"There is no better time than Christmas Eve to warmly welcome your church visitors...Invite people, especially new members, to be greeters for this one service."
Preparing for Guests
For most of our churches Christmas Eve services are among the best attended and the most important of the year. And when something is important it takes time to get ready. An analogy is a Christmas party or dinner in your home. You spend a lot of time preparing, right? And I’m sure that one area of preparation for you is hospitality.
How are you making your home not just beautiful but welcoming? How will you greet people? Do you have enough seating? Where will you hang all the coats? Is the egg nog ready? (Okay, that’s MY favorite part of a Christmas party...)
A Church Visitor Checklist for Christmas Eve
Hospitality takes planning for our Christmas Eve services. Here is a quick and easy check list:
1. Greeters: This is a ministry of hospitality and there is no better time than Christmas Eve to warmly welcome your church visitors. Cynthia Weems has written a great article in Leading Ideas about greeters at Christmas Eve services. Invite people, especially new members, to be greeters for this one service. It gives them a chance to serve, meet others, and it gives your regular greeters an evening off.
You will want to schedule more than your usual number of greeters because of the increased attendance. Make sure they know to welcome people, and help them find the restrooms and the nursery. It is especially nice – and helpful – to have a greeter or two stand outside the doors to your church and then others on the inside. There should be greeters at all doors.
2. The Nursery: It should be open and staffed. At the church where I work we have two Christmas Eve services: one in the late afternoon and one late at night. Our Nursery will be open for the late afternoon service as that is the service most heavily attended by families with children.
3. Service Bulletins: Print extra and be sure that you include information about your church – think of it as a bio on your church. You’ll have lots of visitors who know little to nothing about you. So tell them how wonderful you are – brag! Give regular service times; tell them about programs for various ages, your outreach ministries, any programs that make your church unique. Always include your street address, website address and phone number. You should also include the name and email of clergy and program staff if appropriate.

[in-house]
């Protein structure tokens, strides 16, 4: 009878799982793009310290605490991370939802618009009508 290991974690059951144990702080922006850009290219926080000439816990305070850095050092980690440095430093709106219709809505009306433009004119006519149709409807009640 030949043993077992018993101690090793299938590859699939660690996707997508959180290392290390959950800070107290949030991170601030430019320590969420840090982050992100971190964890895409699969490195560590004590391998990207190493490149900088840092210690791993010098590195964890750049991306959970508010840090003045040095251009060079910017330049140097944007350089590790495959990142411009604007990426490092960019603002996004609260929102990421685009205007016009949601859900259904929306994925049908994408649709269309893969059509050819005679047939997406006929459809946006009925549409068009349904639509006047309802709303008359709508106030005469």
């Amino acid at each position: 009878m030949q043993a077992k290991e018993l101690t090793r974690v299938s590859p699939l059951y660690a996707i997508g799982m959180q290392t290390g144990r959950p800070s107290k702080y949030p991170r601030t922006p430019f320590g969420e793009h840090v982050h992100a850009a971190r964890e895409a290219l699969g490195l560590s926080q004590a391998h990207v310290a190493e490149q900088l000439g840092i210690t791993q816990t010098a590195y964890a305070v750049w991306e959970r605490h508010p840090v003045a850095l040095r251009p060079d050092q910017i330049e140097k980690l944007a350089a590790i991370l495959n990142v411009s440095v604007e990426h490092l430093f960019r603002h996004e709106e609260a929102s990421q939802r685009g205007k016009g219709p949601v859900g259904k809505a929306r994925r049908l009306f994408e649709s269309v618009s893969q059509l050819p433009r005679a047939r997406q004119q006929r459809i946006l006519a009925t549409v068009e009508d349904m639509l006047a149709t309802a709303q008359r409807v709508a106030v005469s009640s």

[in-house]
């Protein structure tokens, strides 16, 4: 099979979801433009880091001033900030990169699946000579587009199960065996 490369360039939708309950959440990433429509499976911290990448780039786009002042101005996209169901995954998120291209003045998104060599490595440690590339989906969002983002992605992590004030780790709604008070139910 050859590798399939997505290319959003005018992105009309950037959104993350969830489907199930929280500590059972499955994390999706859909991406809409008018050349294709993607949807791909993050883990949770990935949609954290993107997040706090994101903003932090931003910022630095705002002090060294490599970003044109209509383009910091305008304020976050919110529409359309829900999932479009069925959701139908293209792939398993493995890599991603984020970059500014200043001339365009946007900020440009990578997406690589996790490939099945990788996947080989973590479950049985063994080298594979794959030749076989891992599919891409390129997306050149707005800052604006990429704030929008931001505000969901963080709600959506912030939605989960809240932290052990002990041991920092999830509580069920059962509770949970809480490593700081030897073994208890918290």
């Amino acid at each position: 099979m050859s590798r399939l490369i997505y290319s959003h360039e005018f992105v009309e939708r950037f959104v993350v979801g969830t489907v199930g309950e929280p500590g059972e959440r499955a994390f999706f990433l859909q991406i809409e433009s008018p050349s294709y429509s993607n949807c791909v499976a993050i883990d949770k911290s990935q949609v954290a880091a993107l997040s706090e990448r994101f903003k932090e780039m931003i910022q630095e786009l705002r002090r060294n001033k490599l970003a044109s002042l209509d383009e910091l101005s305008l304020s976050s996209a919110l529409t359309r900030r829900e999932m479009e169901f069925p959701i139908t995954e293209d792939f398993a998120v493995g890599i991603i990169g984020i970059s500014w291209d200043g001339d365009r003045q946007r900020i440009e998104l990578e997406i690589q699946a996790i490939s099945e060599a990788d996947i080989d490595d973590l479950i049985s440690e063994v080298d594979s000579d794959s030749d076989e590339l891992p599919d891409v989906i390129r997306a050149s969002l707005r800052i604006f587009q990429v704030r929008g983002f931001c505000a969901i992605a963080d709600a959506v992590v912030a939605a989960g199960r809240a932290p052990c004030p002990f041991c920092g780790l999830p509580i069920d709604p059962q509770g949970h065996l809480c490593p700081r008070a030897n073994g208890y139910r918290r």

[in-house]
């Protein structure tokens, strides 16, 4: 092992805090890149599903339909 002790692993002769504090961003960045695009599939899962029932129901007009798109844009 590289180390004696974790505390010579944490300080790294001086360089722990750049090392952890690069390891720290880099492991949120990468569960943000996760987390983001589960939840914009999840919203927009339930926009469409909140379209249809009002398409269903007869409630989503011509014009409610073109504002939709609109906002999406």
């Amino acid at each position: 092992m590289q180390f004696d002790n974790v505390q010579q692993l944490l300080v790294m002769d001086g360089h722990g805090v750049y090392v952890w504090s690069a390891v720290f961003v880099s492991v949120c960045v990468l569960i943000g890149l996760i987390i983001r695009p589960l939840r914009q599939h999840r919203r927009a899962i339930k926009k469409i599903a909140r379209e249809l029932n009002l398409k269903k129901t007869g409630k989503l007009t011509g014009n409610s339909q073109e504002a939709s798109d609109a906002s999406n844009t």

4. The Service: Remember that you will have many church visitors and many of them will be unfamiliar with your congregation. An act of hospitality to them is to make participation in worship easy and comfortable. Announce page numbers. If you offer Holy Communion, explain how it is administered. Welcome children, and realize that for this service you will have the beautiful chaos of squirmy and excited children.
5. Your Website: On the front page of your website put your service times, when the nursery is open, and parking information if needed. You could also add information on special music.
6. Social Media: If your church has a Facebook page, put your service times and nursery information on it. You can then “boost” this post to reach more people. It is a very cost-effective method of marketing that, I have found reaches thousands more people than traditional print advertising.
7. At the end: Your greeters should be back at all the doors thanking people for worshipping with you and inviting them to join you again.
This last tip is not about about welcoming visitors, it's about thanking everyone who helped create the welcome! The first week of January send a thank you note to everyone who helped make your Christmas Eve services so beautiful.
If you have questions or want to talk more about this please contact me: Carolyn M. Chilton, Grace and Holy Trinity Episcopal Church in Richmond, Virginia: [email protected]
Carolyn Moomaw Chilton writes and blogs as a spiritual discipline and an invitation to conversation with others. She is currently on staff at Grace and Holy Trinity Episcopal Church in Richmond, Virginia as the Assistant for Evangelism and Stewardship.
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